58934-(1).jpgBack in 1999, when Bob got into his first Freightliner as a driver for a large fleet, we made the truck into our retreat and tiny home. The upper bunk became my sanctuary.  I was able to store my crafts to the sides of the top bunk, and I would sit in the middle, being able to craft away while the truck was stopped. The lower bed was made to look like a daybed with the bedspread and pillows with pillow shams on them against the back wall. The company allowed us to remove a bottom cabinet, and Bob put in a dorm size refrigerator. I was able to cook many of our evening meals, and we always had something for our lunches stored in the truck. In this sleeper, I learned about little coffee bags that resembled tea bags. I would warm my water up in the microwave and put my coffee bag in the cup and wallah I had coffee. The sleeper always looked cozy and comfortable, even if the twin bed was a little small for two people and a Cocker Spaniel. We made it work, though. 

Then we bought our first Freightliner truck with a 96” custom sleeper, and it seemed huge. We had a small sink, and a chair bolted to the floor beside the bed. The best part was an RV size refrigerator. The small sink was perfect to set a crockpot in or a rice cooker to cook just about any meal Bob and I wanted. I then used the rice cooker to heat water and wash my dishes. Now, I had the area to have a real coffee pot. We spent eight years in this truck learning to become team drivers, to become successful expediters as well as business owners.  

Next, we had two Freightliner Cascadias, one right after the other with Bolt Custom 100” Sleepers. The truck and sleeper were genuinely fantastic. The upgrade from a Freightliner M2 to a Cascadia, and to gain 4” in the sleeper, made a huge difference in our living experience while on the road. The sleeper featured a murphy style bed, and while the bed was up, we finally had a table and bench seats. The luxury of being able to work at a table, and having a place to sit, and eat, and not having to sit on the bed was awesome. This sleeper had a microwave/convection oven, and nothing was beyond my reach in my culinary pursuits. How could it get better than this?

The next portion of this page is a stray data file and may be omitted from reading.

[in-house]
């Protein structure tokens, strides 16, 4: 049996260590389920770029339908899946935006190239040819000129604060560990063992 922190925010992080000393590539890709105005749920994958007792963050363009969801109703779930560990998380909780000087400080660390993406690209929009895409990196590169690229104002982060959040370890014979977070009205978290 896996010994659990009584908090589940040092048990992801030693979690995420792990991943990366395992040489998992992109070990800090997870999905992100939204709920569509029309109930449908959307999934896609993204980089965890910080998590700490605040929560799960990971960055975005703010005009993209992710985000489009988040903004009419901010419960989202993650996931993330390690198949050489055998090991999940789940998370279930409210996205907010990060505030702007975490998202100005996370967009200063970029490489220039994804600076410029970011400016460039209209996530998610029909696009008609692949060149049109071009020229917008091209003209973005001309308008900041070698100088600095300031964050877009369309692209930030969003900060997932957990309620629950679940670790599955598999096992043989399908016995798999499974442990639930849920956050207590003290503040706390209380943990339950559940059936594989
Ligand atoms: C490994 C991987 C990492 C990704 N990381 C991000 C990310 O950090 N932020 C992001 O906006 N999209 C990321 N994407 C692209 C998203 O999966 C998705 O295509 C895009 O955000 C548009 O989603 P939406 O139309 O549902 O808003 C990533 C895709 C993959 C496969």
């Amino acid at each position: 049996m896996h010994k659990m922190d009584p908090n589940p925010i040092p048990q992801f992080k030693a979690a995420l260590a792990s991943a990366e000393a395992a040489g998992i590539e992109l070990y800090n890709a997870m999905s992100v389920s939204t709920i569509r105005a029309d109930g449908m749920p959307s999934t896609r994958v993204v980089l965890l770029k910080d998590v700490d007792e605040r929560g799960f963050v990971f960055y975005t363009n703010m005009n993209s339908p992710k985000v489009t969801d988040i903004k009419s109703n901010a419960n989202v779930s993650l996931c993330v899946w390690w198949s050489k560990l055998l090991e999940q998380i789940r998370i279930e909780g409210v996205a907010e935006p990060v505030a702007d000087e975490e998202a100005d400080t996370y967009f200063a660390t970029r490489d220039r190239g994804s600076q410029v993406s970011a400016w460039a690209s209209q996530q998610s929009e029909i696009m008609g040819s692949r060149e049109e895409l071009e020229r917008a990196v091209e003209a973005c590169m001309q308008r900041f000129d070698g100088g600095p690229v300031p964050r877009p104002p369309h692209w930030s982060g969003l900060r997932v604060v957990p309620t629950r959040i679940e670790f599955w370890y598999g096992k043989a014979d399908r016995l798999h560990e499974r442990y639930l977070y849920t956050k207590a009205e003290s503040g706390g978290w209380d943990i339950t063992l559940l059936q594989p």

Our operation over the years has become specialized and created some hardships.  Once we started looking for our fourth truck, we decided it was time to step up our game and get a custom sleeper. It was a given that we would buy a Freightliner Cascadia as the Freightliner fit right into our business plan. We went with ARI Legacy Sleepers and purchased a 120” custom sleeper with a shower.  This process was like building a house, and a lot of decisions were made over the phone as we could not be there in person. I just thought 4” was huge when we went into the Bolt sleeper; now, with 20 more inches, it was like we moved into a mansion.  

With everything that is going on in our world today, it is easy to practice social distancing when we have all of this comfort. Each of our “tiny homes” for the past 20 years has been special and was very comfortable when we would stop for the night. We have always spent months on the road and made it work for us. Our current truck has almost all of the luxuries of home. Once we are done driving for the day, we step away from our workspace with a great view and can relax in comfort. We have the best of both worlds, a great truck to drive, and a comfortable sleeper to live in while on the road.

Each one of our Freightliners has been comfortable, and we have made the sleeper into our personal tiny home.

Comments (0)

Linda Caffee

Bob and Linda started their driver careers after their children left home for college in 2000. Bob started as a driver for a large motor carrier with Linda as a rider. They decided to enter the Expedite industry as team drivers in 2005 and purchased their first Freightliner. Both, Bob and Linda have had their Class A licenses since the early 80's starting out driving in the oil field and hauling grain as fill in drivers where Bob worked as a diesel mechanic. Linda worked at the local country courthouse in data processing.

Read These Next...


A Tale of Two Trucks

December 08, 2016


Solar Power for the Truck

February 26, 2020


Five In A Row !

January 08, 2013